Michigan’s Thumb area field crop regional report – May 15, 2014

Wet weather and poor field conditions continues to hamper planting progress.


Rain and wet fields continue to hamper planting in the region. Huron County farmers reported some planting activity into Mother’s Day weekend, May 10-11. Little field work was done in the southern portion of the area over the last week. Several locations received over 2 inches of rain; however, less than 1 inch was reported in Huron County with more showers expected into Friday morning, May 16. To check for rainfall near your location go to the Michigan State University Enviro-weather website for detailed information.

Growing degree days (GDD) are averaging three to seven days behind the 30-year normal and with the possibility of cooler than normal summer temperatures, farmers should consider reducing corn maturities as they start their planting.

Commodity reports

Sugarbeet planting is approximately 60 percent complete and farmers have decisions to make as the insurance date of May 20 approaches. The percent completion ranges from 20 percent in the southern Thumb are to 100 percent in the northern Thumb are. Steve Poindexter, MSU senior Extension sugarbeet educator, estimates that for every week there is a delay in planting, a reduction of 1 ton will come off the top yields.

There were reports of farmers starting tillage for corn planting in Huron County last week with limited planting occurring. In the region, corn planting is estimated to be 5 percent complete.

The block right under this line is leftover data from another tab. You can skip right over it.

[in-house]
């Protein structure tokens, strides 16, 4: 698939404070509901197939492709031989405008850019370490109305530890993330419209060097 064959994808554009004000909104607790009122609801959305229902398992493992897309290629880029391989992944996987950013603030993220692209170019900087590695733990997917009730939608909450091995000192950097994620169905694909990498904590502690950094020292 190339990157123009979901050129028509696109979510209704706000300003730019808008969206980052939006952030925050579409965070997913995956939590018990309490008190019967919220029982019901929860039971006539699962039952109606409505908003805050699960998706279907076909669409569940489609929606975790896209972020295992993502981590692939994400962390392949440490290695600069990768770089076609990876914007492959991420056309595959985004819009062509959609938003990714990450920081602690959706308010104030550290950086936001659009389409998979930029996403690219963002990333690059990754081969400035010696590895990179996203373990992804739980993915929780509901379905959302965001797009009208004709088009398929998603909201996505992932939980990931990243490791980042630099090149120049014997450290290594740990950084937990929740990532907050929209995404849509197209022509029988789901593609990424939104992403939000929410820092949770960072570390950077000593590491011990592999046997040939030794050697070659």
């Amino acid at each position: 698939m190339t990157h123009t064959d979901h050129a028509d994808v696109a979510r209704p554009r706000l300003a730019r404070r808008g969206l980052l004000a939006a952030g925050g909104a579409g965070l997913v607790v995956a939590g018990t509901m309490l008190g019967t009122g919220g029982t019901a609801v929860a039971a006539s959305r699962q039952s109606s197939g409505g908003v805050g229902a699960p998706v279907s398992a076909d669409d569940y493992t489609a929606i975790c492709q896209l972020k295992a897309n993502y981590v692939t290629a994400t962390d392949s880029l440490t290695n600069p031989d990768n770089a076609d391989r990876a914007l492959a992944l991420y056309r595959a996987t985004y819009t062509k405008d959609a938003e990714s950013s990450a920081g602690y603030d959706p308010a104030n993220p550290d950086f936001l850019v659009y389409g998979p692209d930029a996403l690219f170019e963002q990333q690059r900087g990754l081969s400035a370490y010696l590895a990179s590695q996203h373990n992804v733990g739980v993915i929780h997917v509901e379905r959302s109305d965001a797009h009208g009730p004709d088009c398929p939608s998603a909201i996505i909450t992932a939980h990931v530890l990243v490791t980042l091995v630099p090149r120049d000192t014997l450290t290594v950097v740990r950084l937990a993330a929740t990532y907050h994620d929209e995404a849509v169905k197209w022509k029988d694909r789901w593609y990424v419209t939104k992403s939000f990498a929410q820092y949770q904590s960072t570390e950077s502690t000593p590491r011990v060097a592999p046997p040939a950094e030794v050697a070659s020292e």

No soybean planting has been reported in the region.

Wheat is reported to be Feekes stage 6 in the central Thumb region and stage 5 closer towards Lake Huron. Fields that were dry enough received nitrogen and possibly a herbicide application for weed control. Farmers that have not applied a herbicide application should closely monitor growth stage recommendations since many should not be applied past stage 5. For more detailed information on weed control options, farmers should consult the “2014 Weed Control Guide.”

Alfalfa fields showed good growth over the last week due to higher temperatures. Once alfalfa reaches a height of 6 inches or more, growers can better assess stands by counting stems per squared feet (see table). The University of Wisconsin has a very good bulletin that provides producers a two-step process to evaluate stands: “Alfalfa stand assessment: Is this stand good enough to keep?

Stand density recommendations

Stand density (stems/sq. ft.)


> 55

Stem density not limiting yield


Some yield reduction expected

< 39

Consider replacing stand

See also: Web-based corn growing degree day tool helps with planting decisions

Other Michigan State University Extension field crop regional reports from this week:

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